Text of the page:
The company expects to report details on more advanced trials later this month and hopes to apply for permission from the U.S. Food and Drug Administration shortly thereafter.
Researchers who tested the vaccine in a combined phase 1-2 trial – mostly intended for safety – found either one or two doses of the vaccine generated both antibody and T cell responses to coronavirus. The trials were not designed to show whether the vaccine protected humans against either infection or symptoms of coronavirus – that’s what the ongoing Phase 3 trials are designed to do.
The researchers ̵
Vaccination elicited neutralizing antibodies – expected to stop the virus from infecting cells – in 90% of all participants on the 29th day after the first vaccine dose and in all of them two months after the first dose. The levels of these antibodies remained stable for at least 71 days, they reported.
The FDA has granted emergency use for two coronavirus vaccines – one made by Pfizer with its partner BioNTech and another by Moderna. Both were approx. 95% effective in preventing symptomatic disease in their phase 3 trials. They use messenger RNA or mRNA – a new vaccine technology.
Johnson & Johnson’s vaccine arm, Janssen, uses a different approach to its vaccine, now called by its experimental name, Ad26.COV2.S. It uses an attenuated version of a cold virus called adenovirus 26 to carry genetic material from the virus into the body, causing human cells to produce pieces of the virus, which are then recognized by the immune system.
“A single dose of Ad26.COV2.S elicited a strong humoral response in a majority of vaccine recipients with the presence of S-binding and neutralizing antibodies in more than 90% of participants, regardless of age group or vaccine dose,” the researchers wrote.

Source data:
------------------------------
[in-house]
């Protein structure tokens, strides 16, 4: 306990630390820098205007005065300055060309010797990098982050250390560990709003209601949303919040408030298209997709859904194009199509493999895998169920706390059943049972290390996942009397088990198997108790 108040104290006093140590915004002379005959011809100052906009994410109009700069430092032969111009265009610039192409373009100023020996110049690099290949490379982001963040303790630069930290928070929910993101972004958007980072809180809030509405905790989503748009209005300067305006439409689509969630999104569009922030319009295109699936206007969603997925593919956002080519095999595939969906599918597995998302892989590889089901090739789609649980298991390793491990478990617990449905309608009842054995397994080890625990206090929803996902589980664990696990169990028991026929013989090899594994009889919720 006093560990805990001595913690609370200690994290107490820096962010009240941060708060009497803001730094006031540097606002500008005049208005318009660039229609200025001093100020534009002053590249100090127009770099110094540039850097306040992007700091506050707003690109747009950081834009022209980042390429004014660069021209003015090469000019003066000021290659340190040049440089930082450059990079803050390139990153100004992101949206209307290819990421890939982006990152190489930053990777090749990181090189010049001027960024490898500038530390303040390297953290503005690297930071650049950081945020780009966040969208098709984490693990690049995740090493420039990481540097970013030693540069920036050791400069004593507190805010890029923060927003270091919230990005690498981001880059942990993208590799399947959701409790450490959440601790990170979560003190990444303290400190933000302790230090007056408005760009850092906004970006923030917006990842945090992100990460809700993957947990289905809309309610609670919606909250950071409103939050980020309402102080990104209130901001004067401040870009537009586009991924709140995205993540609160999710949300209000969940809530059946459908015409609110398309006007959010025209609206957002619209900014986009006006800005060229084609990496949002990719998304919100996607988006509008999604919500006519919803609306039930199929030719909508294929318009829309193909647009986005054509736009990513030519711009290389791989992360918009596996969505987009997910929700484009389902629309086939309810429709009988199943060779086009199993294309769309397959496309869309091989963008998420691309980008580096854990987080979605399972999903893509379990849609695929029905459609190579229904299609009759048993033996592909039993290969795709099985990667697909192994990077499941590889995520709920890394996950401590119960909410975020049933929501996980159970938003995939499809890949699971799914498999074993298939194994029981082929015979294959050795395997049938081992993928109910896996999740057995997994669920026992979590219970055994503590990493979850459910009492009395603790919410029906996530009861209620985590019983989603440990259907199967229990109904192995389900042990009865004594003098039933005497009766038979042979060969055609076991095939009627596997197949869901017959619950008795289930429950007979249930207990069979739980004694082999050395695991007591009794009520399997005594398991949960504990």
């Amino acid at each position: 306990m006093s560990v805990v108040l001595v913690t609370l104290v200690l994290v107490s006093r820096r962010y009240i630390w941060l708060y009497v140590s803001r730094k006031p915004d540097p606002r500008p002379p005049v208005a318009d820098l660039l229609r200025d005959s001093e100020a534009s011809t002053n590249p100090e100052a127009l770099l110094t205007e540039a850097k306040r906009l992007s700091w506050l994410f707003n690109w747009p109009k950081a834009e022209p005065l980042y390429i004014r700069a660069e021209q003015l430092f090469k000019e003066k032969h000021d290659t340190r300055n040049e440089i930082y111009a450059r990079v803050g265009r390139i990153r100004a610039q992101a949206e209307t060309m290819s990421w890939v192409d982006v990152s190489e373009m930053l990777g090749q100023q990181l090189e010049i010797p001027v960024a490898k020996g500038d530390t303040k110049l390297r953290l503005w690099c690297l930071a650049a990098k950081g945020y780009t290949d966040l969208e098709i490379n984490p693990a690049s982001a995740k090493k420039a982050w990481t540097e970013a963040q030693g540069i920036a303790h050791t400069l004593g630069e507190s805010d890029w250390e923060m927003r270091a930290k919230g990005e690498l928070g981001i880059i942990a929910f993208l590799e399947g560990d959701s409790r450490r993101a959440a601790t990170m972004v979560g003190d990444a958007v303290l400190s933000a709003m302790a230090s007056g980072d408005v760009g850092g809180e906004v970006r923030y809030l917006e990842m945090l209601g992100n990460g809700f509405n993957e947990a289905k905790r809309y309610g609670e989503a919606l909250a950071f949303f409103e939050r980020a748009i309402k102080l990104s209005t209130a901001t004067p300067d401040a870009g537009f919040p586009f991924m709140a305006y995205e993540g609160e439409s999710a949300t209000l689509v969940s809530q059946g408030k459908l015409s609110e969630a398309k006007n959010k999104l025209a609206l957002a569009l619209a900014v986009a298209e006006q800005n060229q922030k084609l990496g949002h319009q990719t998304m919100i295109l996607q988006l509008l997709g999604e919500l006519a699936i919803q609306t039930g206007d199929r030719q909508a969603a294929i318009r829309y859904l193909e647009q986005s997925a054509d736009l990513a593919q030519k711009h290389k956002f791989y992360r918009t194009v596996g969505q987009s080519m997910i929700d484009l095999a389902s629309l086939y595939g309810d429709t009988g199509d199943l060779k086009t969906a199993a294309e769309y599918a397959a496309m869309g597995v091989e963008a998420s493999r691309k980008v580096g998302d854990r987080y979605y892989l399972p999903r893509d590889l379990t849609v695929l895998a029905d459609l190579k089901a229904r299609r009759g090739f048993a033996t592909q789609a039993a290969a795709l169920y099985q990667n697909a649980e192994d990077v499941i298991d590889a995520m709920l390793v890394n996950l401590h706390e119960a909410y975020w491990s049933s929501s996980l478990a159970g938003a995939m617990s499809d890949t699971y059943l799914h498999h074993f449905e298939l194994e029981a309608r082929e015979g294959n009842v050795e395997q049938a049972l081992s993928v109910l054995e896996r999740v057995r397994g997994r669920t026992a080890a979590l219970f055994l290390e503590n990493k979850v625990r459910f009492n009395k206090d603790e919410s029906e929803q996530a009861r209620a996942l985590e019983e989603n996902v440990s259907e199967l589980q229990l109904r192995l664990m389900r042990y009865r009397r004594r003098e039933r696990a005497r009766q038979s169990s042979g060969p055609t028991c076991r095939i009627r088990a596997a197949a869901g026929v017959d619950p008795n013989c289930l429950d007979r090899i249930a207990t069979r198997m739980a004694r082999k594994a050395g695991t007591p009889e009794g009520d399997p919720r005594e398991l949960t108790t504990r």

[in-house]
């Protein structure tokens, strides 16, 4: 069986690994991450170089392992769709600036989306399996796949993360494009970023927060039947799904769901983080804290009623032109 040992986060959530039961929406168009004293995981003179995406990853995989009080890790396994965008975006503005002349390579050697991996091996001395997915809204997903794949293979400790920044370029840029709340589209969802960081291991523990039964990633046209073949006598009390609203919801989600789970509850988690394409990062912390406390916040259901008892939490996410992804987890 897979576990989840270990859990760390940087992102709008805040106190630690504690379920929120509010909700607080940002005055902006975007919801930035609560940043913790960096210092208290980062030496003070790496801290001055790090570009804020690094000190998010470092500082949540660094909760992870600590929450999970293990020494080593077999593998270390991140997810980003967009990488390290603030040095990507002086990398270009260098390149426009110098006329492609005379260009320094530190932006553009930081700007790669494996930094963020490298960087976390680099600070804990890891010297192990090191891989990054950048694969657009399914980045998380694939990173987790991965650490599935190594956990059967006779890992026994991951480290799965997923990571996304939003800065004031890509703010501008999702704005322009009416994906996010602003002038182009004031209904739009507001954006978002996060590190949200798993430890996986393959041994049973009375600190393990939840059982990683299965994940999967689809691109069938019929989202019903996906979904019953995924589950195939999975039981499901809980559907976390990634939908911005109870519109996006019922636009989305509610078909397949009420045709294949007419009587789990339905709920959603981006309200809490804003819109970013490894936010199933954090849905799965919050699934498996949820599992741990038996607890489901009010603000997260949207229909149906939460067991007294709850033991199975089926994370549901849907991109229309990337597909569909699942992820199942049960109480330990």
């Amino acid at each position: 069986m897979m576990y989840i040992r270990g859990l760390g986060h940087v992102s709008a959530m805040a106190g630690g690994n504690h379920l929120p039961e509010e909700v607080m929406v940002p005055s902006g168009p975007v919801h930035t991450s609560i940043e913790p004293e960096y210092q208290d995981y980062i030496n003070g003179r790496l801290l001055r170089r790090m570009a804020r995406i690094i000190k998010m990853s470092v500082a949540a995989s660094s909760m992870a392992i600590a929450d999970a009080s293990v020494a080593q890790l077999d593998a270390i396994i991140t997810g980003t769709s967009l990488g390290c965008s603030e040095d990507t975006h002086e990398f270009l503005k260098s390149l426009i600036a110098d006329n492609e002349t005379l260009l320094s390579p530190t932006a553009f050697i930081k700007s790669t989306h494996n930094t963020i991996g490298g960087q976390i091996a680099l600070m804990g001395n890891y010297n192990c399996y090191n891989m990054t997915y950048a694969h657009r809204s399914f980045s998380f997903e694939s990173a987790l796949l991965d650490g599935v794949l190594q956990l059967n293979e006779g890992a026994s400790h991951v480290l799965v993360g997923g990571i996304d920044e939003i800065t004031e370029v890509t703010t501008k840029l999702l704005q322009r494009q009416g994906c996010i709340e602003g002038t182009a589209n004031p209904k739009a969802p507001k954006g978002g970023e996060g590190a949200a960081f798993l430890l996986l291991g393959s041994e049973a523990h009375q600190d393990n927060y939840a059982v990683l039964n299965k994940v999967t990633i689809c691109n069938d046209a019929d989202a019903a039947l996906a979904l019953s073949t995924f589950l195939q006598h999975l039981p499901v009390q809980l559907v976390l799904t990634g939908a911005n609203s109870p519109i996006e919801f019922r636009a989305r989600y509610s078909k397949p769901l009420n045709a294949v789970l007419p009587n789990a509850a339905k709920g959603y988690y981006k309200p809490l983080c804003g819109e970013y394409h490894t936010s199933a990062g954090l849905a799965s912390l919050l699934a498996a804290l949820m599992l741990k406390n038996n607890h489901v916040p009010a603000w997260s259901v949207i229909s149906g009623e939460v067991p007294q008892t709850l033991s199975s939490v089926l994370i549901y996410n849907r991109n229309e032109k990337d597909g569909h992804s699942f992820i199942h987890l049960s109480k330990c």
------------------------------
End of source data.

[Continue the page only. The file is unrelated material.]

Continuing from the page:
“An effective single-dose Covid-19 vaccine has obvious logistical advantages over a two-dose vaccine, especially during a pandemic.” The company is investigating whether another dose increases the effectiveness or shelf life of the immune response.
Side effects included headaches, body aches and more often fever.
“The company expects to publish topline phase 3 data for its single-dose Janssen COVID-19 vaccine candidate by the end of January 2021; as this trial is dependent on disease events, the timing is approximate,” Johnson & Johnson said in a statement. But with the pandemic raging in the United States and Europe, vaccine experts say, the answers come quickly to vaccine trials.
“If it turns out that the single-dose vaccine is safe and effective, the company expects to file an application for an emergency permit with the U.S. Food and Drug Administration shortly thereafter with other regulatory applications around the world to be filed later,” Johnson & Johnson added.
All companies that manufacture coronavirus vaccine have manufactured doses even when testing them so they can roll them out straight to people if they get FDA approval. Johnson & Johnson has contracted to supply 100 million doses to the US government if they win the EUA from the FDA.
However, the New York Times reported on Wednesday that Johnson & Johnson was behind schedule in its production.
“The pandemic shows no signs of abating, and we are all eager for more tools to help stop it. At the same time, it is too early to elaborate on the supply of our vaccine candidate, as we do not still have phase 3. data, and we have not filed or received permission for emergency use, “Johnson & Johnson said in a statement Wednesday.
“We are still in active discussions with regulators, including on the approval and validation of our production processes.”